There's a whole series of assumptions we need to unpack from that point of view. The idea is that there is a group, let's call them "journalists," who know what the news is, and what it isn't. They report the news, you watch/read/listen to their reportage, and you go away, edified and able to make informed decisions about the world, and you vote and change the world. It's a lovely concept, and it has a lot to recommend it.

It is, however, bullshit. It's bullshit because it presumes to tell you/me/everybody what the news is, and that they know it, and that we, the unwashed masses, do not. It suggests that we, said masses, would, if given the option, gorge ourselves on nothing but Lucky Charms and Pixie Stix, and that it is up to the adults to make sure we eat our vegetables. There is some evidence that this is the case (cf. all the Entertainment Journalism shows like TMZ and whatnot).

The problem with this point of view is that it promotes a gatekeeper mentality, and that it works both ways. These people, whomever they are, tell us the news. Not only do they report, they define what news IS. They say, "Kim Kardashian is not news." Okay, fine. We're tired of hearing about her anyway.

But these same people can say, "Brown people dying half-a-world away is not news." And we say, "Oh sure, you're right. What brown people?" And that's the end of it. Out of sight, out of mind. We have defined an entire narrative out of existence.

Please note, I am not advocating that all stories are equally important to everyone. That would be stupid. Kim Kardashian is not on the same level as drone strikes in Pakistan. To me.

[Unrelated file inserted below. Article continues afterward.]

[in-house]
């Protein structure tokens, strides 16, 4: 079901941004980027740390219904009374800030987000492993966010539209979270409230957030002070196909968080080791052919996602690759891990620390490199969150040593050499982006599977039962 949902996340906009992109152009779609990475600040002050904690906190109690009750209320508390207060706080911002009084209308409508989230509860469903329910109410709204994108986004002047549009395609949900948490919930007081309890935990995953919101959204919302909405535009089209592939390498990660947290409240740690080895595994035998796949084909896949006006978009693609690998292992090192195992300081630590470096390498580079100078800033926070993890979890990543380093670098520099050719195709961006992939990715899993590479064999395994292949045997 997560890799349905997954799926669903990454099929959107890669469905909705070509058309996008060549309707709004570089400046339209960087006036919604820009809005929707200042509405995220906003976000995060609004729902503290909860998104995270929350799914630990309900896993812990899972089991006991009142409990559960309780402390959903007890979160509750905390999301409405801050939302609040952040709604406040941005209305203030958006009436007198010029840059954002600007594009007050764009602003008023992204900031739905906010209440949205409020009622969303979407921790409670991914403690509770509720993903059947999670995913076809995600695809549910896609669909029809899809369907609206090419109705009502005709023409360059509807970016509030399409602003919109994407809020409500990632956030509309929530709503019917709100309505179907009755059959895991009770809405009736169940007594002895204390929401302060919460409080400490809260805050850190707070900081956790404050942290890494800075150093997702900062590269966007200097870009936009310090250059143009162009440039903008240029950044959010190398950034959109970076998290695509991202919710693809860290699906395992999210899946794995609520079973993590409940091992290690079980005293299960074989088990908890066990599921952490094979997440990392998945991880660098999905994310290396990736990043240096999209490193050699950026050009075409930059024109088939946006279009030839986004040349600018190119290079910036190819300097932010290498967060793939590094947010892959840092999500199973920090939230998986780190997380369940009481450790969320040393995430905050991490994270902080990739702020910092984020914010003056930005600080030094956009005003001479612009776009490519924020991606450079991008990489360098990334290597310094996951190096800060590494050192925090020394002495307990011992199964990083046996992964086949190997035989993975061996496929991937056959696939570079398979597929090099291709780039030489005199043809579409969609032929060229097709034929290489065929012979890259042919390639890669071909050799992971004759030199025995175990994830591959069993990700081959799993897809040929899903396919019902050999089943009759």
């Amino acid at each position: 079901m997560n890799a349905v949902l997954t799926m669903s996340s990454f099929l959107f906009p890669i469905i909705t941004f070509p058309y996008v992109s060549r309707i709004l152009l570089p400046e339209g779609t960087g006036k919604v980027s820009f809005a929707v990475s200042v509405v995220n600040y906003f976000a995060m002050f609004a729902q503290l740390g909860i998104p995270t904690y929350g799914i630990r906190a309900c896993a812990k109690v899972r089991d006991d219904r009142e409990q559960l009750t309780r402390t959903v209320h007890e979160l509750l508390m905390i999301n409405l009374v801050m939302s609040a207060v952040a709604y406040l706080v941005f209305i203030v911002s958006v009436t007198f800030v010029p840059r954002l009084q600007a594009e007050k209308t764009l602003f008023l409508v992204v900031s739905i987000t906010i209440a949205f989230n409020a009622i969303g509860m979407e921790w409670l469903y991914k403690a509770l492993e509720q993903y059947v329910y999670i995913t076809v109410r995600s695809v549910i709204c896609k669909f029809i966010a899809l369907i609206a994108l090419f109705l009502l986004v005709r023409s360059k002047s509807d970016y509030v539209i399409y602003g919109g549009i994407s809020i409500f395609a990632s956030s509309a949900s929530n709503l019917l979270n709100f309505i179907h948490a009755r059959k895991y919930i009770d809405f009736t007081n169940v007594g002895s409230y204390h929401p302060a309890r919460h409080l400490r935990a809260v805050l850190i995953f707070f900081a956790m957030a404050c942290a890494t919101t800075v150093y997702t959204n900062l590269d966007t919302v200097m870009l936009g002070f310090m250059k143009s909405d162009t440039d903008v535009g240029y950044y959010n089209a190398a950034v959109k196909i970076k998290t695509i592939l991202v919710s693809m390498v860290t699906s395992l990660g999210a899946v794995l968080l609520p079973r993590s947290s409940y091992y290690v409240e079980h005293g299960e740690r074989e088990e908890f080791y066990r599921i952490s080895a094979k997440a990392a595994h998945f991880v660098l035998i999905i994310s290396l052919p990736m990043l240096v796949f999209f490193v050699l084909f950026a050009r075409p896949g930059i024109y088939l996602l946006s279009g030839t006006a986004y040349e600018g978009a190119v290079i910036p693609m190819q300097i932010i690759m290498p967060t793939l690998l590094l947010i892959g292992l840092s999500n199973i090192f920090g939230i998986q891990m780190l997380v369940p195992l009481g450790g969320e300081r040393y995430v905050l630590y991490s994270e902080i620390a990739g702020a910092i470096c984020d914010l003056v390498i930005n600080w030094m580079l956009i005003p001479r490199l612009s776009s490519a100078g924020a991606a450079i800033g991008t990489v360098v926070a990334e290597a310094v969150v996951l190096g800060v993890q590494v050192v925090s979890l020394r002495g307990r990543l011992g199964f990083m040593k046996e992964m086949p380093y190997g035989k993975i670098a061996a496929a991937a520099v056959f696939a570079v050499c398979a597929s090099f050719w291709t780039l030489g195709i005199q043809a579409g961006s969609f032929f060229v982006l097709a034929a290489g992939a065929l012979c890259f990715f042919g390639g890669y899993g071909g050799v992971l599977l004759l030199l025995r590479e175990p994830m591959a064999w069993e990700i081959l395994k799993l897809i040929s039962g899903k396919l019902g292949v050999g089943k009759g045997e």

What I am saying is that no one gets to say what stories are important to me. I get to decide that. If I choose Kim Kardashian over drone strikes, that's on me. Or vice versa: if I choose to ignore the latest celebrity news, I am free to do so. The point is that the information must be available. No one gets to say, "This is not news. This doesn't bear reporting by anyone."

Now - and this is important - this doesn't mean that everyone must report everything. People are free to report what stories they believe to be important. If a news program has decided that they want to report only on "important" stories, that's fine. They are allowed their point of view. I am free to choose their point of view. This doesn't make other points of view less valid. A point of view could only be said to be invalid if it is factually incorrect.

Saying something is "not news" also presumes a sort of Malthusian model of attention and information delivery, i.e. that there are a finite number of broadcast hours, a finite amount of information delivery channels, and that a person watching this cannot watch that. If "this" is some thing that Journalist X has deemed to be unimportant ("Kardashian ass") it necessarily preempts "that" ("drone strikes") and leaves "that" by the wayside, ignored.